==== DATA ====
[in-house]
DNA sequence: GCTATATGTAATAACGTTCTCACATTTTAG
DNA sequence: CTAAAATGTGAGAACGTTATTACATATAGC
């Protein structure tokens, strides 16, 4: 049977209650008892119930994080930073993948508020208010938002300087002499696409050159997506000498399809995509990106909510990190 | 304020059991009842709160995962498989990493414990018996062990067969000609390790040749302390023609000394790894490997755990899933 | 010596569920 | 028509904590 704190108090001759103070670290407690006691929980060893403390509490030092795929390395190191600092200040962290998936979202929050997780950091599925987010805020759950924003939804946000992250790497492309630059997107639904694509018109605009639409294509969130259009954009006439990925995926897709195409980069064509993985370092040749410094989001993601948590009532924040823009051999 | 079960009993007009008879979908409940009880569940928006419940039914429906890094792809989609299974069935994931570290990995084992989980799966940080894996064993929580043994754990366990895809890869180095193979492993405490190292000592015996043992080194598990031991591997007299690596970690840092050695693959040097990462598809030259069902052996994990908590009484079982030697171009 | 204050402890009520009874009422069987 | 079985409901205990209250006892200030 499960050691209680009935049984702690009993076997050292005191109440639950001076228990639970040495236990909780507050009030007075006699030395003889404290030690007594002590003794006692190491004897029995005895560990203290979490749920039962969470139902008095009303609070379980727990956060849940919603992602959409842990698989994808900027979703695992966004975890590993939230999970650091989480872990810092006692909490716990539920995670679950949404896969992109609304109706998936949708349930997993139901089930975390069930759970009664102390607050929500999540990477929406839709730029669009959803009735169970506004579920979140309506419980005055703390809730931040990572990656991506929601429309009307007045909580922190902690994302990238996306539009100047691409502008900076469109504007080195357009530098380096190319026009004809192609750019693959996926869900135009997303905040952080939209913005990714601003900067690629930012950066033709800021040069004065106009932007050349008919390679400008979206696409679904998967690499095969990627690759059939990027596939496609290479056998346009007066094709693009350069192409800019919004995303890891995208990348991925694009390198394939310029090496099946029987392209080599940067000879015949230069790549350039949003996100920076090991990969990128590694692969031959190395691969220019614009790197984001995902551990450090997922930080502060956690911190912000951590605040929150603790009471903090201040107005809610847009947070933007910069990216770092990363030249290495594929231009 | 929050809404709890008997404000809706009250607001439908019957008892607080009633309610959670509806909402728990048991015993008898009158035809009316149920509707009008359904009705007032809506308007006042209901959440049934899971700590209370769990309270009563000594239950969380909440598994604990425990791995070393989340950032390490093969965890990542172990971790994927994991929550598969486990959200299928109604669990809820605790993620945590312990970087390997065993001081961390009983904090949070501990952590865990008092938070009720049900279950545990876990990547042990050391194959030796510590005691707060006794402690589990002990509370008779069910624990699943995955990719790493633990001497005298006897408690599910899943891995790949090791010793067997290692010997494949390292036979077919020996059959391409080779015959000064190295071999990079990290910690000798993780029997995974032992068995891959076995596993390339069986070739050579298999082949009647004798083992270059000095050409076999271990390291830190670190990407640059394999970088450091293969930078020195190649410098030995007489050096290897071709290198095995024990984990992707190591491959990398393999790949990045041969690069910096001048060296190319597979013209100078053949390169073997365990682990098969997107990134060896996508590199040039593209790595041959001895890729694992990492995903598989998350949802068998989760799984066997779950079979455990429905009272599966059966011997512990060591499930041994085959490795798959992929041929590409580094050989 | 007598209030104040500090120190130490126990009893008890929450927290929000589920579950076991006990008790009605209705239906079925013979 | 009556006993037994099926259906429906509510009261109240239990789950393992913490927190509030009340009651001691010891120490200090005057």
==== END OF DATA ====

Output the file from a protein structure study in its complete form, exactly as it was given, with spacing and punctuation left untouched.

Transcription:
[in-house]
DNA sequence: GCTATATGTAATAACGTTCTCACATTTTAG
DNA sequence: CTAAAATGTGAGAACGTTATTACATATAGC
């Protein structure tokens, strides 16, 4: 049977209650008892119930994080930073993948508020208010938002300087002499696409050159997506000498399809995509990106909510990190 | 304020059991009842709160995962498989990493414990018996062990067969000609390790040749302390023609000394790894490997755990899933 | 010596569920 | 028509904590 704190108090001759103070670290407690006691929980060893403390509490030092795929390395190191600092200040962290998936979202929050997780950091599925987010805020759950924003939804946000992250790497492309630059997107639904694509018109605009639409294509969130259009954009006439990925995926897709195409980069064509993985370092040749410094989001993601948590009532924040823009051999 | 079960009993007009008879979908409940009880569940928006419940039914429906890094792809989609299974069935994931570290990995084992989980799966940080894996064993929580043994754990366990895809890869180095193979492993405490190292000592015996043992080194598990031991591997007299690596970690840092050695693959040097990462598809030259069902052996994990908590009484079982030697171009 | 204050402890009520009874009422069987 | 079985409901205990209250006892200030 499960050691209680009935049984702690009993076997050292005191109440639950001076228990639970040495236990909780507050009030007075006699030395003889404290030690007594002590003794006692190491004897029995005895560990203290979490749920039962969470139902008095009303609070379980727990956060849940919603992602959409842990698989994808900027979703695992966004975890590993939230999970650091989480872990810092006692909490716990539920995670679950949404896969992109609304109706998936949708349930997993139901089930975390069930759970009664102390607050929500999540990477929406839709730029669009959803009735169970506004579920979140309506419980005055703390809730931040990572990656991506929601429309009307007045909580922190902690994302990238996306539009100047691409502008900076469109504007080195357009530098380096190319026009004809192609750019693959996926869900135009997303905040952080939209913005990714601003900067690629930012950066033709800021040069004065106009932007050349008919390679400008979206696409679904998967690499095969990627690759059939990027596939496609290479056998346009007066094709693009350069192409800019919004995303890891995208990348991925694009390198394939310029090496099946029987392209080599940067000879015949230069790549350039949003996100920076090991990969990128590694692969031959190395691969220019614009790197984001995902551990450090997922930080502060956690911190912000951590605040929150603790009471903090201040107005809610847009947070933007910069990216770092990363030249290495594929231009 | 929050809404709890008997404000809706009250607001439908019957008892607080009633309610959670509806909402728990048991015993008898009158035809009316149920509707009008359904009705007032809506308007006042209901959440049934899971700590209370769990309270009563000594239950969380909440598994604990425990791995070393989340950032390490093969965890990542172990971790994927994991929550598969486990959200299928109604669990809820605790993620945590312990970087390997065993001081961390009983904090949070501990952590865990008092938070009720049900279950545990876990990547042990050391194959030796510590005691707060006794402690589990002990509370008779069910624990699943995955990719790493633990001497005298006897408690599910899943891995790949090791010793067997290692010997494949390292036979077919020996059959391409080779015959000064190295071999990079990290910690000798993780029997995974032992068995891959076995596993390339069986070739050579298999082949009647004798083992270059000095050409076999271990390291830190670190990407640059394999970088450091293969930078020195190649410098030995007489050096290897071709290198095995024990984990992707190591491959990398393999790949990045041969690069910096001048060296190319597979013209100078053949390169073997365990682990098969997107990134060896996508590199040039593209790595041959001895890729694992990492995903598989998350949802068998989760799984066997779950079979455990429905009272599966059966011997512990060591499930041994085959490795798959992929041929590409580094050989 | 007598209030104040500090120190130490126990009893008890929450927290929000589920579950076991006990008790009605209705239906079925013979 | 009556006993037994099926259906429906509510009261109240239990789950393992913490927190509030009340009651001691010891120490200090005057």